Simulated plasma concentration-time profiles for combined oxycodone (20 mg) and 6β-naltrexol (7.5 mg) (referred to as AIKO-150 in FIGS. 19A-19C) formulation after oral dosing with an immediate release formulation were next determined. The dosing intervals are every 12 hours in FIG. 19A, every 2 hours in FIG. 19B, and starting with every 12 hours then switching to every 2 hours in FIG. 19C (to simulate the beginning of abuse of the combination formulation. Oxycodone, used here as the opioid analgesic, has pharmacokinetics parameters and a potency similar to that of morphine (see Tables 1A and 1B above). Furthermore, FIGS. 19A-19C show that over time, particularly with dosages every 2 hours (see FIGS. 19B and 19C), 6β-naltrexol accumulates in the plasma more than the oxycodone accumulates.

Next, the oral-cecal transit time was measured in the subjects that had received 10 mg morphine and either 0 mg, 1 mg, 3 mg, 10 mg, or 20 mg 6β-Naltrexol intravenously. The Oral-cecal transit time was indicated by the time of peak exhaled H2 in breath over 4 hours at 15 min intervals following intravenous infusion of 0 mg, 1 mg, 3 mg, 10 mg, or 20 mg 6β-Naltrexol in the presence or absence of morphine. As shown in FIG. 20, when morphine was given intravenously (i.v.) at 10 mg doses, approximately 3 mg of 6β-naltrexol i.v. was sufficient to suppress the morphine effect on GI motility (i.e., a peripheral effect of morphine) by 50%. FIG. 20 shows the mean lag times when the amount of H2 increased significantly above the baseline value as a measure of oral-cecal transit time. Note that for FIG. 20, an arbitrary value of 350 min was assigned for sessions where H2 levels did not increase significantly at any time point during the 240 min measurement. As shown in FIG. 20, 6β-naltrexol potently blocked morphine-induced slowing of gastrointestinal transit, with an ED50 of approximately 3 mg, as measured by the oral-cecal transit time.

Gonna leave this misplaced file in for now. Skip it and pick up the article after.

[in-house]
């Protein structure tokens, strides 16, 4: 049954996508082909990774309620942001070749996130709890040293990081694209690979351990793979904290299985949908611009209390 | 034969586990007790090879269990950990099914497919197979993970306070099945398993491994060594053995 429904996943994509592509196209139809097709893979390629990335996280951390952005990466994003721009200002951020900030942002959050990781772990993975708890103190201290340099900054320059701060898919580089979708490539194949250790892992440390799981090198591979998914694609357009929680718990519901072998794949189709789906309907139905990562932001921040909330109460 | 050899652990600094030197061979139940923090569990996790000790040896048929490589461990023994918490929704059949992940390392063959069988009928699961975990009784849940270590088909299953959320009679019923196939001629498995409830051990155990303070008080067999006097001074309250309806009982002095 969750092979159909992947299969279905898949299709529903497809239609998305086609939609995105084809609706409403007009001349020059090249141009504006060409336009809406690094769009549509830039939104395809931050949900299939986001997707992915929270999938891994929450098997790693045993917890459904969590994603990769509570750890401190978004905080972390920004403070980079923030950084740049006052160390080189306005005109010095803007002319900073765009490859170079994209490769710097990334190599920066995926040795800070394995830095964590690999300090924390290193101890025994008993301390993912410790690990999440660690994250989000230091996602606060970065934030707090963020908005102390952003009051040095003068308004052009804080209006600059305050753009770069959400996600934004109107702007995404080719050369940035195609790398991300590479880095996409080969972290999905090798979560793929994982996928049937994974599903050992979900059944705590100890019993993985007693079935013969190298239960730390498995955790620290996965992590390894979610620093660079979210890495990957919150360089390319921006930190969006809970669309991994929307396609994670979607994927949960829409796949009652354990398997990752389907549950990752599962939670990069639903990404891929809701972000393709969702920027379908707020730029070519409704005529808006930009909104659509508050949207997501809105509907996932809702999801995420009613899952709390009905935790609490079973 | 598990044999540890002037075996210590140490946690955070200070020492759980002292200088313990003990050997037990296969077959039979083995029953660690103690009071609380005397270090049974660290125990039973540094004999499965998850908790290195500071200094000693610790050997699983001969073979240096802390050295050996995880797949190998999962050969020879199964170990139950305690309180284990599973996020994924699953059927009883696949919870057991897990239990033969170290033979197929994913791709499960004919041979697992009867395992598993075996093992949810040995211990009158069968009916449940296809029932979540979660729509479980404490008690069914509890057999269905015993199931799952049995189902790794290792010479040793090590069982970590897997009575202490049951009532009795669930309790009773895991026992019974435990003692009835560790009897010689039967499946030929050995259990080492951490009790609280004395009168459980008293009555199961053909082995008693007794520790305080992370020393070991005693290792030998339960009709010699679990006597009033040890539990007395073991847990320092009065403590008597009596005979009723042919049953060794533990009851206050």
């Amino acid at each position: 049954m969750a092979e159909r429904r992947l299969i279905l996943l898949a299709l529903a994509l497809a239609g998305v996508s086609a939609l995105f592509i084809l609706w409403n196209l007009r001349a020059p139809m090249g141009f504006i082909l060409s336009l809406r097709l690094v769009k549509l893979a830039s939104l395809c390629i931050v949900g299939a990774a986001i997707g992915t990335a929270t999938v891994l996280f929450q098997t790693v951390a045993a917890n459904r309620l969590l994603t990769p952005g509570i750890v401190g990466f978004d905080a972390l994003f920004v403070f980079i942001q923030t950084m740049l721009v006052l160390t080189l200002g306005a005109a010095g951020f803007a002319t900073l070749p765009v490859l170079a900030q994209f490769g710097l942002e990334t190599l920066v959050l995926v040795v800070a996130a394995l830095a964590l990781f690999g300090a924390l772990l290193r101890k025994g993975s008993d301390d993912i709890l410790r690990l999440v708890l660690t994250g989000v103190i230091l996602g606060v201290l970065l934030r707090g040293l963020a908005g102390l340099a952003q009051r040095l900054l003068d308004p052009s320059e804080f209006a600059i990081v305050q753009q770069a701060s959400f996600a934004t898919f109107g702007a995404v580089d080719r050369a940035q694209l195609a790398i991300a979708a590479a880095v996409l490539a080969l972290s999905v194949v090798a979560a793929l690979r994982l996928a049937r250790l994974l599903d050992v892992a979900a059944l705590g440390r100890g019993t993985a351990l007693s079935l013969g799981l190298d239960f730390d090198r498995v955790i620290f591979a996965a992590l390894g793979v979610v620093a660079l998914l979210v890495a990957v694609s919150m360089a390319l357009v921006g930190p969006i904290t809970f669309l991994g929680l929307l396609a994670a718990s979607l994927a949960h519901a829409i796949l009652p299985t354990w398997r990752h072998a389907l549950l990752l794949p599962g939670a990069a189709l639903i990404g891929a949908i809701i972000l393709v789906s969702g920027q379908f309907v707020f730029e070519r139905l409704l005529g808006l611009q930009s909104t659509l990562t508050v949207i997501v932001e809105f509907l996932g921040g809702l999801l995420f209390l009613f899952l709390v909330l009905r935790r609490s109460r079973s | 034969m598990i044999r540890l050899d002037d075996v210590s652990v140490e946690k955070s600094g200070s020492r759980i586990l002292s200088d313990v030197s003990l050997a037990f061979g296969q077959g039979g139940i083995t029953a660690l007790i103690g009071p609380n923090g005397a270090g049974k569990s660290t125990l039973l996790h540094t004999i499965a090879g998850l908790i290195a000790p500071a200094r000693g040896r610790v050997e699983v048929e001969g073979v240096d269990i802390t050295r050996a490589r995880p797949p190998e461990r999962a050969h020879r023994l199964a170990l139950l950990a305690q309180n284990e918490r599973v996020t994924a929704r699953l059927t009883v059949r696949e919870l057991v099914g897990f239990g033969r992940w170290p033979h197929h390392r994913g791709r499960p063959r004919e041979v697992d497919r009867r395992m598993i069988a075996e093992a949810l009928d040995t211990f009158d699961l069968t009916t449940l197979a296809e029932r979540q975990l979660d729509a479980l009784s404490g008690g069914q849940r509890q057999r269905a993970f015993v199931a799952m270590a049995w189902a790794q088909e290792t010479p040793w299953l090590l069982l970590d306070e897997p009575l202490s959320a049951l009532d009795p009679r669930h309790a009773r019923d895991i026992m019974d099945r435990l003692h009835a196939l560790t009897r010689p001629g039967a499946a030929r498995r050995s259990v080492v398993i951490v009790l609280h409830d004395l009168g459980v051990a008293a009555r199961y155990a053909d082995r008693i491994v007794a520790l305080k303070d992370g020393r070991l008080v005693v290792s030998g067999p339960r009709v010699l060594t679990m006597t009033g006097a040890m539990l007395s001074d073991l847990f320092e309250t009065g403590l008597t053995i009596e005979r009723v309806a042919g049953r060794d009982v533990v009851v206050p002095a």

In contrast, no effect was observed with 6β-naltrexol doses up to 20 mg on morphine-induced analgesia (FIG. 21B) or pupil constriction (FIG. 21A). Both analgesia and pupil constriction are central effects of morphine. In these studies in FIGS. 21A and 21B, intravenous 6β-naltrexol infusion over 30 minutes was well tolerated up to the highest dose tested.

From these studies, it was found that 6β-Naltrexol displayed the expected half-life in humans of approximately 12 hours (see FIG. 18), satisfying the criterion that the neutral antagonist should, in some embodiments, exceed that of common opioid analgesics such as morphine at least twofold. When morphine was given i.v. at 10 mg doses, approximately 3 mg of 6β-naltrexol i.v. was sufficient to suppress the morphine effect on GI motility by 50% (FIG. 19). Importantly, 20 mg 6β-naltrexol was still well tolerated while completely suppressing the peripheral morphine effects on GI motility (see FIG. 20), whereas 6β-naltrexol up to 20 mg had no effect on morphine induced pupil dilation and analgesia (see FIGS. 21A and 21B). It is also noted that 6β-naltrexol given up to 20 mg i.v. was well tolerated by all subjects. To determine an effective dosage ratio morphine/6β-naltrexol for suppressing peripheral effect but not CNS effects of morphine, one must consider differences in distribution and half-life, so that under repetitive dosing the relative potencies of agonist and antagonist may be changed. On the basis of animal data, 6β-naltrexol is expected to inhibit CNS effects of morphine at doses of 6β-naltrexol somewhat above 20 mg i.v. since 6β-naltrexol preferentially antagonizes opioid effects on gastrointestinal transit compared to antinociception in mice. J. Yancey-Wrona, T. J. Raymond, H. K Mercer, W. Sadee, E. J. Bilsky Life Sci., 413-420 (2009)). However, during repetitive dosing and with slow equilibration of the co-formulation of the neutral antagonist and the opioid agonist described herein, the dosage level in the body that needs to be achieved to begin blunting morphine's CNS effect can begin at approximately 20 mg 6β-Naltrexol cumulative daily dose.

6β-Naltrexol Effects in Methadone Maintenance Patients

Example 9 Summary

Complications of prescription opioid use include abuse and constipation. 6β-Naltrexol, a neutral opioid antagonist, may alleviate these complications when co-formulated with μ-opioid analgesics. In a double-blind ascending dose study, four subjects on methadone maintenance received 6β-naltrexol (0.05, 0.15, 0.50 and 1.0 mg). 6β-Naltrexol was generally well tolerated; three of four subjects reported willingness to take higher doses. Increased gastrointestinal activity was evidenced by decreased oral-cecal transit time and prompt laxation at higher doses.